Spring 2015
Faculty Focus

synapse: University of Nevada, Reno School of Medicine

Darryl Patterson

Making a point

Darryl Patterson, M.D., at a faculty development workshop this past winter. Photo by Anne McMillin, APR.

Using his teaching philosophy, internist returns to patient care

Story by Anne McMillin, APR

Moved by a desire to return to clinical care, Darryl Patterson, M.D., came to the University of Nevada School of Medicine last year and has settled in as associate professor in the Reno internal medicine department where he sees patients on a daily basis.

“I want to prove high quality medicine and patients’ quality of live and eventually participate in leadership opportunities, including community ventures,” Patterson said of his move from Michigan State University’s College of Medicine where he previously served as faculty and helped design courses rooted in evidence-based medicine.

He also served as director of medical education for 18 residency and fellowship programs while at Michigan State where he learned about hospital operations, quality improvement initiatives and management skills; all of which he considers very useful in practice and interactions with both patients and students.

Yet a few years after being more heavily involved in teaching, Patterson discovered he missed his patients.

“My patients still cared and called me,” he explained, adding that ultimately he wanted to provide clinical care for patients, clinical education for students while developing his own administrative leadership skills.

He discovered the ideal professional path for him was a mix of patient care and teaching opportunities, something he found at Nevada.

“I see patients five days a week with students and am the Block 9 co-director for second-year students,” he said. Block 9 encompasses the cardiovascular, pulmonary and genitourinary systems of the body.

Patterson said the “light bulb” moments students have when they suddenly grasp a concept are what motivate him as he seeks to get them to realize their knowledge deficits and then find answers to fill them using self-directed learning.

He believes the most important skill for physicians is critical thinking.

“In critical thinking, the physician collects data in the form of interviewing, physical exam, diagnostic studies and practice guidelines. He or she then subjects it to a disciplined process of application, analysis or synthesis ultimately creating an assessment. Critical thinking, an essential skill of physicians, permeates all aspects of medical education from traditional lecture to bedside rounding,” he explained.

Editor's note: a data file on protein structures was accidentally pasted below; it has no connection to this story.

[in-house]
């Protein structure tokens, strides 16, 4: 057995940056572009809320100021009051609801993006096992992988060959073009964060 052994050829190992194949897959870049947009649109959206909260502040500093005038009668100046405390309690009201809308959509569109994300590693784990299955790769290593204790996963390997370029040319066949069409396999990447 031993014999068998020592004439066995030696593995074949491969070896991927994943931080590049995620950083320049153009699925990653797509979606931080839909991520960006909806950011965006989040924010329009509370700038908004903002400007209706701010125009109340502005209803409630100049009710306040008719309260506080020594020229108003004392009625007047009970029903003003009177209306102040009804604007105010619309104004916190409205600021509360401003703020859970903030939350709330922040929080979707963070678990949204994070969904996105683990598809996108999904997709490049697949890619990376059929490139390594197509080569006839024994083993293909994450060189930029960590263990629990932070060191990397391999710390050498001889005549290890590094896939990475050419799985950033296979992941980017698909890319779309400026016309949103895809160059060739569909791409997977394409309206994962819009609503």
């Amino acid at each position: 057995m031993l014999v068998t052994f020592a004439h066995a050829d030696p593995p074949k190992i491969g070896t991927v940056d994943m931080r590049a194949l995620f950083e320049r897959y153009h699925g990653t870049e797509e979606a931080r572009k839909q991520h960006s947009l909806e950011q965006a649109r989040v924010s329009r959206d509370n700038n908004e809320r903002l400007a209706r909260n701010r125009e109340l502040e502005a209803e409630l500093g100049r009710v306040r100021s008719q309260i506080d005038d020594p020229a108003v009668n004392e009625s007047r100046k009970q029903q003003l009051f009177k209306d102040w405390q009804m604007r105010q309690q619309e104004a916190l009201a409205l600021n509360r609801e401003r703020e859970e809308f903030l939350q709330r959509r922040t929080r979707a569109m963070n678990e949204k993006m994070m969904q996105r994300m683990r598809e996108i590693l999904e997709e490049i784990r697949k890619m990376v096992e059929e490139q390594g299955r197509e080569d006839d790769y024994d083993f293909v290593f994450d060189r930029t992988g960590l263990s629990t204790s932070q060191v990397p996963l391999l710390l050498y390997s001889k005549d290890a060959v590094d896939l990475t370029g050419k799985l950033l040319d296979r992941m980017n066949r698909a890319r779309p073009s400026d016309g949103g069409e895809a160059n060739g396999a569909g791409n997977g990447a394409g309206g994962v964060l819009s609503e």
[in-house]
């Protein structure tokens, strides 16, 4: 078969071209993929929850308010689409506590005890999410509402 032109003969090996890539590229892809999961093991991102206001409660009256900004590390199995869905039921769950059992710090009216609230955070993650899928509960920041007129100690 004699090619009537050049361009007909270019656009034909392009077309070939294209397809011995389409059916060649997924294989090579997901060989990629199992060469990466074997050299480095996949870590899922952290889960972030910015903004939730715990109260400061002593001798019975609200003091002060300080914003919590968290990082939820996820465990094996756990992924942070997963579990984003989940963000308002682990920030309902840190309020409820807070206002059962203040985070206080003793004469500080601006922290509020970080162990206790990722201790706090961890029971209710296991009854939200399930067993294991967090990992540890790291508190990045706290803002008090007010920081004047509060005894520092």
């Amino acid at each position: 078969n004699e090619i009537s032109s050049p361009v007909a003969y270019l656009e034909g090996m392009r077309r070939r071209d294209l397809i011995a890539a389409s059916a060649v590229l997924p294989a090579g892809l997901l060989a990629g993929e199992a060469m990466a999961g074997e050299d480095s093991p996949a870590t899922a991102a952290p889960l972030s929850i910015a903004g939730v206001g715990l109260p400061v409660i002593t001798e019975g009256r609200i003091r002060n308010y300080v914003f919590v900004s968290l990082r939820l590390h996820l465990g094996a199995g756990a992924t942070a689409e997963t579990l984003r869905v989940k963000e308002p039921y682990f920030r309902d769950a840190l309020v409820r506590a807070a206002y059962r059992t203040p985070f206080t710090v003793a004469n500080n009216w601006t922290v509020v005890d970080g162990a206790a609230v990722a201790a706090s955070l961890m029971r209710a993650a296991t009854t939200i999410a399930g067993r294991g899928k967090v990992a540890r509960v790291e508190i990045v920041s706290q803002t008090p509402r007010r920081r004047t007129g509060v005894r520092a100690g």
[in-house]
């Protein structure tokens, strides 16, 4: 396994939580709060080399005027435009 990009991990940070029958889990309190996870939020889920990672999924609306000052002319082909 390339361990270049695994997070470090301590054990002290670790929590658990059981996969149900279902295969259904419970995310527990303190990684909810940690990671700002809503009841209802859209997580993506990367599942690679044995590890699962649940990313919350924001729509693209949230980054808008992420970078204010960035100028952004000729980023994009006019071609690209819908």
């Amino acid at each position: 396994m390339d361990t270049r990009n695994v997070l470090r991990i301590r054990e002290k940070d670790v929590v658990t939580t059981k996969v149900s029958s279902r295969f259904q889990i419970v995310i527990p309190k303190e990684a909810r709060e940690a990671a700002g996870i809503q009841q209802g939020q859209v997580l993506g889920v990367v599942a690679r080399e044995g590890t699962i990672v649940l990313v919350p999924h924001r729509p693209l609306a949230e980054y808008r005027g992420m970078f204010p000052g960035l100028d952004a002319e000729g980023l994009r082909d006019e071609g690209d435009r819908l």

He further explains his teaching philosophy by saying that teaching pre-clinical content to learners requires preparation but is not overly difficult. That changes as students take on the process of learning clinical medicine.

“Teaching clinical medicine to students is a challenge. Unfamiliar instructional methods such as bedside rounding, cooperative efforts and self-directed learning are introduced at this level and learners are expected to think differently,” he said, citing that in pre-clinical courses, information is organized into tidy chunks that are separate and stand-alone. Students rarely encounters scenarios in which these items blend.

“In clinical medicine, however, the student is required to consider multiple diagnoses, therapies and risks in just one patient. Students must transition from simple cognitive tasks such as recall and comprehension to the expected complex thought processes such as analysis, synthesis and evaluation.”

Patterson was selected for the faculty mentoring program offered by the School of Medicine and has selected internal medicine resident education in the evaluation and management of chronic pain as his research topic.

He earned his medical degree from Wayne State University and completed his residency training at Emory University.

He followed residency with a teaching fellowship at Michigan State before going into private practice.